A "PRIMER" on farm stress resiliency
This is the second article in a series from the ISU Extension and Outreach Dairy Team on Dealing with Farm Stress. More farm stress resources.
Farming is dangerous and stressful, no doubt. Farmers have varying degrees of resiliency to deal with the physical and mental dangers of farming, leading to varying stress levels. The integrated blend of family, farming and nature can cause unique situations of stress in farm families.
Stress is normal and can be healthy as it might push us to do things that can promote growth. But, too much acute stress or piled up chronic stress can make it difficult to:
- Concentrate, remember, and process information
- Organize, calculate, and make decisions
- Sleep, relax, and breathe properly
- Communicate, share, and bond as a family
Stress can become a source of conflict but can also help families grow together. Many farm families are strong because they have gone through a tough time together. Too much stress can lead to anxiety, doubt, depression and hopelessness. Developing coping skills can help families have more resiliency to farm stress.
Resiliency can be a learned, life skill. It is a person’s ability to deal with stress, using skills, to better cope and possibly even overcome the root causes or maybe just its effects. Since stress reduction techniques are a learned skill, the aim of this article is to assist farmers and those working with them with a "PRIMER" acronym tool to better deal with farm stress. The tool is a six step process outlined below. The "PRIMER" Tool will then be detailed along with skills and goals that pertain to each step.
Perception is heavily related to the image or picture we have in our minds of whatever situation, coupled with any meaning or attitude attached to that image or picture. An occurrence might happen to two people and one might very positively perceive it and the other very negatively with a wide range of other "perceptions" in between.
A farm family’s perception can pertain to their internal environment, such as perceived interpersonal and familial strengths, as well as their external environment, including positive and negative experiences pertaining to the family’s ability to adapt. (Lavee et al., 1985).
Research suggests that families who reinterpret initial negative to more positive meanings of their overall crisis situations, are more likely to be in control of their stressors, to find possible solutions to crisis situations and to adapt well eventually to the crisis (Xu, 2007). The problem is not that there are problems or stress, the problem is expecting otherwise and thinking that having a problem is a problem.
Seeing stress as normal and a means of growth is a great tool. Accepting that life is difficult at times and that it is in the process of overcoming difficulty that gives life some of its meaning by helping us grow, is often an attitude that can lead to a more positive perception of stressful situations.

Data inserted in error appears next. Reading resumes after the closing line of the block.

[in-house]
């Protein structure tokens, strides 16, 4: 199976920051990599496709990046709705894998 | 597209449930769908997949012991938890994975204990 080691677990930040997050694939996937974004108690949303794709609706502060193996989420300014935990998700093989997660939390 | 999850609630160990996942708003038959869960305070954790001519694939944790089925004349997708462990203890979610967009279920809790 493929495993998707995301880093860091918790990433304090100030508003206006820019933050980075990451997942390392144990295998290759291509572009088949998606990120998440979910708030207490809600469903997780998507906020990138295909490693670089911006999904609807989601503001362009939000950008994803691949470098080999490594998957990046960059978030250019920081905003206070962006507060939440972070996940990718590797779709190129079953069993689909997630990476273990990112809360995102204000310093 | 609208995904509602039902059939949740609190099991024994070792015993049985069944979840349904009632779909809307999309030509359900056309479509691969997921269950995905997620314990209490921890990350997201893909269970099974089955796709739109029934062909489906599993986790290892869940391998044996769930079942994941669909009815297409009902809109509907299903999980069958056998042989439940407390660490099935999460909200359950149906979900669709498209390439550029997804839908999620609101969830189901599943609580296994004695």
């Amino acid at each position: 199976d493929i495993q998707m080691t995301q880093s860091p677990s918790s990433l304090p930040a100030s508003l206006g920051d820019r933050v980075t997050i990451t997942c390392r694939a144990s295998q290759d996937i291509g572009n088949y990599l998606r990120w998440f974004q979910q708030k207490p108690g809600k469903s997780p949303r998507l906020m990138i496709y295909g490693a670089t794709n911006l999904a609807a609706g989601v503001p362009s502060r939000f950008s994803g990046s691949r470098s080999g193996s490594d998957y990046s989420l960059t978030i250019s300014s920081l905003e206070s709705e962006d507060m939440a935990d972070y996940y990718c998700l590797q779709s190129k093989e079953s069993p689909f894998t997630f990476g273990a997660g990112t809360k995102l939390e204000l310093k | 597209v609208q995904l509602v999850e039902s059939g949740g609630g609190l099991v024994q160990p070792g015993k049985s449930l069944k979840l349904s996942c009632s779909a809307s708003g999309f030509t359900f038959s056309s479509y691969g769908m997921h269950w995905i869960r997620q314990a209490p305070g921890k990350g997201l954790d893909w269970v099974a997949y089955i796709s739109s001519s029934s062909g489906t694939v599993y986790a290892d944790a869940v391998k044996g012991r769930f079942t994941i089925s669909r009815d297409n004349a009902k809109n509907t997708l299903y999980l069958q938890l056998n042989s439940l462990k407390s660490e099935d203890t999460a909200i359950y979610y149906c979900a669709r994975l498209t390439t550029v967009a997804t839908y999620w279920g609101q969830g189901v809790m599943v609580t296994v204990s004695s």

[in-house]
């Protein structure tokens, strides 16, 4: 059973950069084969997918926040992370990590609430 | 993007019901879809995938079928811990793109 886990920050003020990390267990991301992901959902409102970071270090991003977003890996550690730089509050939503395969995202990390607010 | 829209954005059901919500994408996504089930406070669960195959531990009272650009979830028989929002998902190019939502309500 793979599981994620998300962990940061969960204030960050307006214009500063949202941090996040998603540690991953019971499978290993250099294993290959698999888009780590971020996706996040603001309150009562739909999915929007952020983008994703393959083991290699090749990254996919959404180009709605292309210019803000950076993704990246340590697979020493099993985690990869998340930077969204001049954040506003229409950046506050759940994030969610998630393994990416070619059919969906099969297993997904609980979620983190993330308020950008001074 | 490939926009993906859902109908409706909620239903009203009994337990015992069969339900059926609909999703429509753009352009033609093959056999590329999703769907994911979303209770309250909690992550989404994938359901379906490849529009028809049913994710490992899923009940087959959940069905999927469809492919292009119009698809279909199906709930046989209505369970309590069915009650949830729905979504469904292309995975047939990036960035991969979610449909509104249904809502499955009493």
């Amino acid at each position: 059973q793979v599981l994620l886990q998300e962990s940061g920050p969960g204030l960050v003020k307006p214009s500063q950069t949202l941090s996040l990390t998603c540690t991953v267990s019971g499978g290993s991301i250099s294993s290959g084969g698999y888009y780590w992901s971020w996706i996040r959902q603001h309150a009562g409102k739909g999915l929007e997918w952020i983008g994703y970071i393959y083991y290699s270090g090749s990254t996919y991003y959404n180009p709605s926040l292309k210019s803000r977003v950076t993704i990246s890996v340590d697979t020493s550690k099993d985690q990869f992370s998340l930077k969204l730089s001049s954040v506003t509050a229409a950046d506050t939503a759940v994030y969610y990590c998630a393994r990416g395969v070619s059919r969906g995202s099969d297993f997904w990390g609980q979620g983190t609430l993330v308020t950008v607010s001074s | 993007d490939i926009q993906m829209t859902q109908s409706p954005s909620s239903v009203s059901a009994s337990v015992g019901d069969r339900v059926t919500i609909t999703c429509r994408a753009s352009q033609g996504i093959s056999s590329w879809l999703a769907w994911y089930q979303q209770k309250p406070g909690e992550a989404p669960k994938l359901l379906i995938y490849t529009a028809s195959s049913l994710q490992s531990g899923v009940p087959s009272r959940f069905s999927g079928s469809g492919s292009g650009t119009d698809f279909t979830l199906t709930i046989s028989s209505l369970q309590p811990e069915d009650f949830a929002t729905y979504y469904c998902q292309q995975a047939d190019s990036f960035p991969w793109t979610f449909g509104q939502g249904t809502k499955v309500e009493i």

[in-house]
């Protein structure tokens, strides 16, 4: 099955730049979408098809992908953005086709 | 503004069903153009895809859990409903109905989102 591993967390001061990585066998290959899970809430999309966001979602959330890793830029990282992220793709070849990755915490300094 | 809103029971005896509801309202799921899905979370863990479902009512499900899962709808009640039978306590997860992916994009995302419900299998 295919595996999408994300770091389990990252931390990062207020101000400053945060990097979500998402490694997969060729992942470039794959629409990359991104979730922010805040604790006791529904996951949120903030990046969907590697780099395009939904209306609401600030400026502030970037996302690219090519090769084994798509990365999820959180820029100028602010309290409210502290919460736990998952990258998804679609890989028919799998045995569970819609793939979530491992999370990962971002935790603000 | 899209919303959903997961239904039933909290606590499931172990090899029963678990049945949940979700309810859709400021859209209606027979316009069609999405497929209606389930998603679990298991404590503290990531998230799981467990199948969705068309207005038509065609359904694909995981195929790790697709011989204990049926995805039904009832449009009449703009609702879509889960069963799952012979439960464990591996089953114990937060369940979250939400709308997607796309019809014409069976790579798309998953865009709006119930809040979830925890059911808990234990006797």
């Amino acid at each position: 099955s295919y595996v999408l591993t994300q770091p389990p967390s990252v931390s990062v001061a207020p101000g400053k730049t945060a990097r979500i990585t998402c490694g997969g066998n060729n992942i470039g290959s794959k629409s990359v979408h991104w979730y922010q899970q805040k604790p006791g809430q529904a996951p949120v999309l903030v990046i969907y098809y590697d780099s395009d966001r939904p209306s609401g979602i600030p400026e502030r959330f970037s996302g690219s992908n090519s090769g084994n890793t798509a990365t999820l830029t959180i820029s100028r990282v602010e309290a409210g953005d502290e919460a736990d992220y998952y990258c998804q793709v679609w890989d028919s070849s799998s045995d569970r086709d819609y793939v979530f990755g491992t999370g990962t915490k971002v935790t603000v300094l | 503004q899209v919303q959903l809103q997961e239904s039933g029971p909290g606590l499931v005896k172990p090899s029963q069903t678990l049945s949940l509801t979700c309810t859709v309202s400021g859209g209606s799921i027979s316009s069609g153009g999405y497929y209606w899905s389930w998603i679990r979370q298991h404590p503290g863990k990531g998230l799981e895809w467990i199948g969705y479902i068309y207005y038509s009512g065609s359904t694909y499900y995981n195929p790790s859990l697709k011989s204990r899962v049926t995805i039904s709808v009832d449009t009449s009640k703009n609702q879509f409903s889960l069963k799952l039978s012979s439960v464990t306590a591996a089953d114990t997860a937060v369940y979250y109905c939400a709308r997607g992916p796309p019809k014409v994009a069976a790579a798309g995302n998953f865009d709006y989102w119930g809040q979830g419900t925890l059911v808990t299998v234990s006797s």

Reality is the sum of a person’s internal capacity and external environment to understand the situation surrounding stress or a crisis event. Some situations take families by surprise or are beyond their control. If life events come too soon, are delayed or fail to materialize, health, happiness, and well-being may be affected (Schlossberg, et. al., 1996). Intensified emotionality and/or behavioral disorganization in families and their members are likely to occur as a result (Toberto, 1991). Another crucial variable in dealing with the unexpected is family development and environmental fit (Eccles et. al., 1993).
Ambiguous loss is often a reality and a difficult stress to deal with as something is being lost, but not knowing what is happening; what might happen; or even what can be done to prevent the loss due to circumstances beyond a person’s control (Boss). So, the reality of farm and family stress can be normal living or it can cause many physical, mental, personal and family ailments. The goal is to understand the reality of the stress environment and seek remedy.
Identify emotions of stress related circumstances. Emotions are often so intertwined and often mangled that identifying the underlying causes or emotion is not easy. For instance, an exhibit of anger, a secondary emotion, often is expressed due to another emotion. Anxiety and depression often have a root cause. Once we realize our perception and the reality of the situation, we look inward to identify causes so as not to transfer negative emotions to or onto others.
When angry, it might be easiest to transfer the cause to the person closest to us, a spouse for instance, since they were part of the environment when the situation occurred, though they were not the source. Thus, the identification of emotions and causes of stress is important so as not to wrongly blame or transfer negative emotions to someone who may just be an innocent bystander. Know that facts are much easier to untangle than emotions coming from a multitude of experiences.